The Ten Man was about fifty yards away, and in the strong moonlight Reynie could see his face fairly well. He seemed perfectly unconcerned about anything. Just another ordinary well-dressed businessman carrying a briefcase down a hill, in the middle of the night, into an abandoned village on a forgotten island. The sort of thing one saw in bad dreams. Reynie stared and stared. The Ten Man was wearing glasses, and when he glanced up the lenses glinted, reflecting the moonlight.

  Like twin moons, Reynie thought with a start, and he suddenly understood where to find Mr. Benedict’s clue.

  But even as the answer came to him, it also occurred to Reynie that the Ten Man had looked up for a reason. And was still looking up, in fact. What was he looking at? Something high up at the other end of the village. The grain silo. It had to be. Someone had probably climbed onto the roof for a better view — trying to discover Reynie’s hiding place. And sure enough, just then Reynie heard the Ten Man in the Salamander calling, “See anything?”

  “Not yet,” Martina called back. She was up on the silo, temporarily out of the chase. There would be no better moment.

  Reynie burst from behind the building and dashed over to the path. Startled, the Ten Man in glasses cried out — then laughed and shook his head as if some cute, wayward bunny had bolted its cage. He seemed in no particular hurry to give chase, but he did start moving in Reynie’s direction. Reynie didn’t look back at him again. He ran straight toward the Salamander, which was parked far down the path on the other side of the village well. Its driver, the Ten Man at the wheel, saw him coming and moved to get out. With one leg over the side, however, he hesitated, evidently debating whether to bother jumping down when it was easier to stay put and let the others handle Reynie.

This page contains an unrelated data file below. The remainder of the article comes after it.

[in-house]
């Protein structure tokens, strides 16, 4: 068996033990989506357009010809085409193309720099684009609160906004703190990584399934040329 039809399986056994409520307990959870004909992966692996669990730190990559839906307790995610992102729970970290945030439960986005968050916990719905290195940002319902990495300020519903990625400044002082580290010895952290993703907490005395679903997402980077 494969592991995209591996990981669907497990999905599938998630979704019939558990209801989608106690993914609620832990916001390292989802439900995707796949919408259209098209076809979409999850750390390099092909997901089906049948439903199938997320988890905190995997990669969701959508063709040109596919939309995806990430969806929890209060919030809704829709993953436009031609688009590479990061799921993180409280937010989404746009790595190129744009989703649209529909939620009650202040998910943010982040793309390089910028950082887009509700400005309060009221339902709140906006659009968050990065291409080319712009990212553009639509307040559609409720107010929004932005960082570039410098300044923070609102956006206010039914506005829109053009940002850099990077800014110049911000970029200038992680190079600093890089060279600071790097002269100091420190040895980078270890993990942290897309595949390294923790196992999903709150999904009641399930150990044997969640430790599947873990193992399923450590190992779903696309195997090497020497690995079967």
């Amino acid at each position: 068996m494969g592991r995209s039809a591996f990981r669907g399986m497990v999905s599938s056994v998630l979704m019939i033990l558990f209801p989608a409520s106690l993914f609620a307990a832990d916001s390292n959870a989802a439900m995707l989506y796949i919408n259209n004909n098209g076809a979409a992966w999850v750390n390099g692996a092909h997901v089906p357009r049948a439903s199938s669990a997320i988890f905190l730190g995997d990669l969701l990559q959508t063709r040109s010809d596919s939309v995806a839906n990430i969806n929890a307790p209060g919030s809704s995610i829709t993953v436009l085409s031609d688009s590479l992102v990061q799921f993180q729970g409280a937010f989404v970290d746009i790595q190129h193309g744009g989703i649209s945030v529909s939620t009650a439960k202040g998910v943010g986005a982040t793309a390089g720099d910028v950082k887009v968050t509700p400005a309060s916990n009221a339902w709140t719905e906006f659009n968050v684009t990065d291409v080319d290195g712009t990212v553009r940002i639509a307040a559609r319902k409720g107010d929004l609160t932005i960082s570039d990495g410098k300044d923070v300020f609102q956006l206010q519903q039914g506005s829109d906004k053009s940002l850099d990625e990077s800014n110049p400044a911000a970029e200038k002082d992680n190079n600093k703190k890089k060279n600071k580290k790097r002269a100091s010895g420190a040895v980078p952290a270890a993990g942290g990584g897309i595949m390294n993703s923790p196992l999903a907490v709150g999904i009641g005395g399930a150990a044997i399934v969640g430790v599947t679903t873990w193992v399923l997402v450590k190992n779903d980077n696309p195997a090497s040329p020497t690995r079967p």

Jump down, Reynie thought. Jump down and give Kate a chance.

  The Ten Man frowned appraisingly at Reynie, unable to make up his mind.

  Kate made it up for him. Streaking out of the shadows beyond the Salamander, she was moving so fast when she vaulted up over the side that there was barely time for its occupants — Sticky, Constance, and the Ten Man — to look astonished before she’d slammed into the Ten Man and sent him toppling into the path below. He hit the ground hard, his arms and legs sprawling quite inelegantly, and as he climbed to his feet his face was cold and furious.

  Kate had already leaped from the Salamander with Constance over her shoulder and raced away up the path. She thought Sticky was right behind her. But Sticky was much slower getting over the side, and Reynie started yelling, hoping to divert the Ten Man’s attention away from him. The Ten Man ignored Reynie, however, and went for the quarry at hand, plucking Sticky from the side of the Salamander as easily as he might have taken a shirt from a department store rack. And much as he might have done in a store, the Ten Man held the skinny boy in front of him by the shoulders, as if gauging the fit. Sticky wriggled and kicked, his feet dangling. The Ten Man looked disappointed. He pulled Sticky close, pinning him with one hand while with the other he took the handkerchief from the breast pocket of his suit.

  “Hold still now, ducky,” the Ten Man said. “Let’s have a little nap.”

  Reynie had some vague, doomed notion of charging full tilt into the Ten Man if only he could get there in time. But he was still several yards away. Sticky, meanwhile, was jerking his face this way and that to avoid the treacherous handkerchief, and with a look of annoyance the Ten Man pressed his cheek against Sticky’s head to hold him still. Sticky jerked his head forward as hard as he could — and the Ten Man yelped.

  “He scraped me!” the Ten Man snarled, his eyes wide with angry disbelief. “The little duck scraped me with his head!” Surprised though he was, the man still had hold of Sticky, and no doubt he would have returned to his handkerchief-attack with renewed vigor had not Reynie, at that exact moment, charged into him with outstretched arms, lowered head, and eyes squeezed tightly shut.

  There was an instant’s confusion, during which the Ten Man swiped at Reynie’s nose with the handkerchief and missed, Sticky threw a wild punch at the Ten Man and succeeded in boxing Reynie’s left ear, and Reynie, recoiling from that painful blow, accidentally struck the Ten Man’s chin with the crown of his head. Then the Ten Man was tottering backward, stunned, and Sticky was free and running after the girls toward the shelter.